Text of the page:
Are you seeing what you’re hearing? Does that sound confusing to you?

To better understand what you hear, when face-to-face, listen with your eyes. That means you can gain clues to someone’s intent, based on the gestures they emit when they speak. As an example, if they smile while speaking, the smile may convey sincerity or sarcasm. It would be up to you to discern the intent of the meaning as you further engaged that person. But, regardless of your perception, you’d have more information from which to question the purpose of someone’s words. And that will give you a greater depth of that person’s intent.


Another way to glean insight into the meaning of someone’s tone is to observe the immediate action they engage in after they’ve spoken. As an example, if they step closers to you in a non-threatening manner, that might convey a sense of openness. They may be stating that they’re approachable. At a minimum, they’re saying that they’re not afraid of you. Contrast the same scene, but this time, that person takes a step back while frowning at you. That would send a message that was the opposite of the previous encounter. Always take note of what occurs as someone concludes their actions. The action will give you more insight into the meaning of their words and the next act they might perform.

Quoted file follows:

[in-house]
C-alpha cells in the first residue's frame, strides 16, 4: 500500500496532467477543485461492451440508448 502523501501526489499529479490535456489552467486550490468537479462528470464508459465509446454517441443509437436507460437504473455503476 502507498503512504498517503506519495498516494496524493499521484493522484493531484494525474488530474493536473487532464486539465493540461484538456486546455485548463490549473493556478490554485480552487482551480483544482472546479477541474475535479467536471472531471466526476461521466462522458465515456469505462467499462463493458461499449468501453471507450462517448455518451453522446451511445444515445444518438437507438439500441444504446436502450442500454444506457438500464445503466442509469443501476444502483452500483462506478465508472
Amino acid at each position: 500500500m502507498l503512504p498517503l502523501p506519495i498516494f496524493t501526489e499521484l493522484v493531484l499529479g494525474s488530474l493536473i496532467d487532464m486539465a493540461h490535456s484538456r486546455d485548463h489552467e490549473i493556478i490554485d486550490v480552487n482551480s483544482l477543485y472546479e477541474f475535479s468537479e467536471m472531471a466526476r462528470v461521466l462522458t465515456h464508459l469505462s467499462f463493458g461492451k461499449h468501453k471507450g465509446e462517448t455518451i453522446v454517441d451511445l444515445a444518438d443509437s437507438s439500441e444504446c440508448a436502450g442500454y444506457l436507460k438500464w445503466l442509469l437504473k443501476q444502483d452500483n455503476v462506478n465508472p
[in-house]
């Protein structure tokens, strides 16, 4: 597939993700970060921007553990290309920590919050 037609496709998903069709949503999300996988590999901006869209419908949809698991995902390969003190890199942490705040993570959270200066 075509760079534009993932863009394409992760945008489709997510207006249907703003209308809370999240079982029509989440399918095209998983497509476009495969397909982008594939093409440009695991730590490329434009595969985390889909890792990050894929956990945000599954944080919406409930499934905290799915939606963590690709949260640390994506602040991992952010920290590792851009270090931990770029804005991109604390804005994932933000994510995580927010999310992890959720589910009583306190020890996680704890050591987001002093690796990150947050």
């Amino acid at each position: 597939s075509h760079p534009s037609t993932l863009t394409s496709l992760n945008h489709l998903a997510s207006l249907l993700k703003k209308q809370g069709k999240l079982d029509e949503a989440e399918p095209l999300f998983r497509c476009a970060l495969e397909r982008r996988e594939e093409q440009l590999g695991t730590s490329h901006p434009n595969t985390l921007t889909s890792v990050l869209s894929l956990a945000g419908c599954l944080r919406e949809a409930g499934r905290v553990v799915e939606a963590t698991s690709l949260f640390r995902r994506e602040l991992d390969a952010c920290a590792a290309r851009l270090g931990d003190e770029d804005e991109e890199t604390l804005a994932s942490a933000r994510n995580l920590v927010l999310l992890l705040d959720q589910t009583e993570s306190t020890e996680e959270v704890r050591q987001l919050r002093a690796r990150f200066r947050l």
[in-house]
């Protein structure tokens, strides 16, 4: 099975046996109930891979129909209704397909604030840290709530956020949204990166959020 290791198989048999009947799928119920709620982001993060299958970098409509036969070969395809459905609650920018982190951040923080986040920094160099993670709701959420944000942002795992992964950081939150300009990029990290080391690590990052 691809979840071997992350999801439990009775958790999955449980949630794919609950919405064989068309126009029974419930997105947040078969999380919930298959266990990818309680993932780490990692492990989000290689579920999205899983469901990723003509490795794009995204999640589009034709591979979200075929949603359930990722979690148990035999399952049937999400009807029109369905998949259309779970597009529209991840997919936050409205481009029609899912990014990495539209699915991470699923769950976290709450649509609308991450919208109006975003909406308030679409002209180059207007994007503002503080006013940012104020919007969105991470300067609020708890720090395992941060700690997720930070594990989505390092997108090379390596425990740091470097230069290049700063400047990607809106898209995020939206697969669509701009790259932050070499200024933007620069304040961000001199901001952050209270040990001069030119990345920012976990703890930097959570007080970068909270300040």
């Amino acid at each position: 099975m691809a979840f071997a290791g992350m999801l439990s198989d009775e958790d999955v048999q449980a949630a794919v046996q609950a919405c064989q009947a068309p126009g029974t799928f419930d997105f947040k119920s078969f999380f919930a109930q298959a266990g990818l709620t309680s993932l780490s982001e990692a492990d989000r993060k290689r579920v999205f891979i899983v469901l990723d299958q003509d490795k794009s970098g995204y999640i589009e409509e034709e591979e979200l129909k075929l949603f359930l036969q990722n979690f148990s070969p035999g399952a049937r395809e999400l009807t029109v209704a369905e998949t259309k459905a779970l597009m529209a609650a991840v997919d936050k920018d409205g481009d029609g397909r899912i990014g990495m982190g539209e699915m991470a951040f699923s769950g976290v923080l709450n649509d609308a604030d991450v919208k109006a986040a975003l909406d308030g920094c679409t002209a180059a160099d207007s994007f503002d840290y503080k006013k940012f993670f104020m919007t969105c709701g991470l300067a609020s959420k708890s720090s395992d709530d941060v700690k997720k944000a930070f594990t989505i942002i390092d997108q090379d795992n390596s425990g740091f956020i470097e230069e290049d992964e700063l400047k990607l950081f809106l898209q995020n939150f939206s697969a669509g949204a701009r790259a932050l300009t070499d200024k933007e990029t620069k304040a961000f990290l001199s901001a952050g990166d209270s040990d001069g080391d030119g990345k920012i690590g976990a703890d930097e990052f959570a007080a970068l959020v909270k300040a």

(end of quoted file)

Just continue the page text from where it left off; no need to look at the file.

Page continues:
Challenging Premises

There will be times when someone makes a statement that sounds like a question. That’s usually due to an octave increase on the last word placed on the declaration. When you hear such pronouncements, take note and also observe what follows. At worse, the person is not sure of what they’re saying, or they’re not sure how you perceive it. When you sense either, understand that might be a point to challenge the premise of their statement. Doing so will alert them that they can’t just say anything and get away with it. It’ll also state that you may be keener than they thought.  


Many times, the emphasis applied to spoken words alters the meaning of the message, which is why it’s so important to listen to someone’s tone as they speak. That’s even more important when you’re in a negotiation. Because if you miss a vital piece of information, due to your lack of attentiveness, you risk losing the intent of the message. And that can be deadly in a negotiation. Thus, when you’re negotiating or engaged in meaningful conversation, pay attention to the tone people use to emphasize the words they speak. Because someone’s tone matters, per the meaning and possible alteration, that it gives to their message. Being observant will enhance your interactions with them and make you a better negotiator. And everything will be right with the world.  

Remember, you’re always negotiating!

Listen to Greg’s podcast at https://anchor.fm/themasternegotiator

After reading this article, what are you thinking? I’d like to know. Reach me at Greg@TheMasterNegotiator.com